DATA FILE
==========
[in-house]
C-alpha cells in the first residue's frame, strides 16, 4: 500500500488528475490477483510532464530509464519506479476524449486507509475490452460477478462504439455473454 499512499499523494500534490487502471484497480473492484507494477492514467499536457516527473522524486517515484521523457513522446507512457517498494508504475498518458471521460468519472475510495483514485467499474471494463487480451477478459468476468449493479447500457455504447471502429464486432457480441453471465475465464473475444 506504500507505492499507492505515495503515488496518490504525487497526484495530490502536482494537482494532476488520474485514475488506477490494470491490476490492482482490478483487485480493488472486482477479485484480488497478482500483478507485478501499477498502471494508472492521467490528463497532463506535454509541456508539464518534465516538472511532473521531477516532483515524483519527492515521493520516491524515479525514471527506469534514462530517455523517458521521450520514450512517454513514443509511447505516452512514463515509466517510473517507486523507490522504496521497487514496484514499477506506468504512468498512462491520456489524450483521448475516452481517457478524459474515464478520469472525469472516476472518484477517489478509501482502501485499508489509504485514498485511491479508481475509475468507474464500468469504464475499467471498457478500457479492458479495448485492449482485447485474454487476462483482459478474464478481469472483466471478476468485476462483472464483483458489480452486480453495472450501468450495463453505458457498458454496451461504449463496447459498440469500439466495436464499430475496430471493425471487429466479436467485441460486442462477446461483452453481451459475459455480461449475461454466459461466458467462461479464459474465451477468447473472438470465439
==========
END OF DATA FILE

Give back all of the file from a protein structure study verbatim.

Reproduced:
[in-house]
C-alpha cells in the first residue's frame, strides 16, 4: 500500500488528475490477483510532464530509464519506479476524449486507509475490452460477478462504439455473454 499512499499523494500534490487502471484497480473492484507494477492514467499536457516527473522524486517515484521523457513522446507512457517498494508504475498518458471521460468519472475510495483514485467499474471494463487480451477478459468476468449493479447500457455504447471502429464486432457480441453471465475465464473475444 506504500507505492499507492505515495503515488496518490504525487497526484495530490502536482494537482494532476488520474485514475488506477490494470491490476490492482482490478483487485480493488472486482477479485484480488497478482500483478507485478501499477498502471494508472492521467490528463497532463506535454509541456508539464518534465516538472511532473521531477516532483515524483519527492515521493520516491524515479525514471527506469534514462530517455523517458521521450520514450512517454513514443509511447505516452512514463515509466517510473517507486523507490522504496521497487514496484514499477506506468504512468498512462491520456489524450483521448475516452481517457478524459474515464478520469472525469472516476472518484477517489478509501482502501485499508489509504485514498485511491479508481475509475468507474464500468469504464475499467471498457478500457479492458479495448485492449482485447485474454487476462483482459478474464478481469472483466471478476468485476462483472464483483458489480452486480453495472450501468450495463453505458457498458454496451461504449463496447459498440469500439466495436464499430475496430471493425471487429466479436467485441460486442462477446461483452453481451459475459455480461449475461454466459461466458467462461479464459474465451477468447473472438470465439